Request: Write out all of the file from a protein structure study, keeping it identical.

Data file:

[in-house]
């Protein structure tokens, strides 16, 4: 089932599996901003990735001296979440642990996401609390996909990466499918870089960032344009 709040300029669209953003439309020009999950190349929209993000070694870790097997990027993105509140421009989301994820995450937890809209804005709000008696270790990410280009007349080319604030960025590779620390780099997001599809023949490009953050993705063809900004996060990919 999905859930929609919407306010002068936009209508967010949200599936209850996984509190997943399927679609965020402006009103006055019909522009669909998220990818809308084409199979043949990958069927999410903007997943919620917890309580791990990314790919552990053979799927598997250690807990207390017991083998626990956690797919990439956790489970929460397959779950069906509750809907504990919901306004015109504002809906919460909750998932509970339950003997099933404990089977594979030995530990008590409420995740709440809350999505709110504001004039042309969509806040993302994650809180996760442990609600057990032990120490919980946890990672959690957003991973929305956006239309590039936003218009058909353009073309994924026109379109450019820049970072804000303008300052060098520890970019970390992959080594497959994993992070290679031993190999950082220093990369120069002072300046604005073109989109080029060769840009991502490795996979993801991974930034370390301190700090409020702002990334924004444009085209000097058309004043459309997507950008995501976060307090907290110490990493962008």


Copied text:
[in-house]
């Protein structure tokens, strides 16, 4: 089932599996901003990735001296979440642990996401609390996909990466499918870089960032344009 709040300029669209953003439309020009999950190349929209993000070694870790097997990027993105509140421009989301994820995450937890809209804005709000008696270790990410280009007349080319604030960025590779620390780099997001599809023949490009953050993705063809900004996060990919 999905859930929609919407306010002068936009209508967010949200599936209850996984509190997943399927679609965020402006009103006055019909522009669909998220990818809308084409199979043949990958069927999410903007997943919620917890309580791990990314790919552990053979799927598997250690807990207390017991083998626990956690797919990439956790489970929460397959779950069906509750809907504990919901306004015109504002809906919460909750998932509970339950003997099933404990089977594979030995530990008590409420995740709440809350999505709110504001004039042309969509806040993302994650809180996760442990609600057990032990120490919980946890990672959690957003991973929305956006239309590039936003218009058909353009073309994924026109379109450019820049970072804000303008300052060098520890970019970390992959080594497959994993992070290679031993190999950082220093990369120069002072300046604005073109989109080029060769840009991502490795996979993801991974930034370390301190700090409020702002990334924004444009085209000097058309004043459309997507950008995501976060307090907290110490990493962008």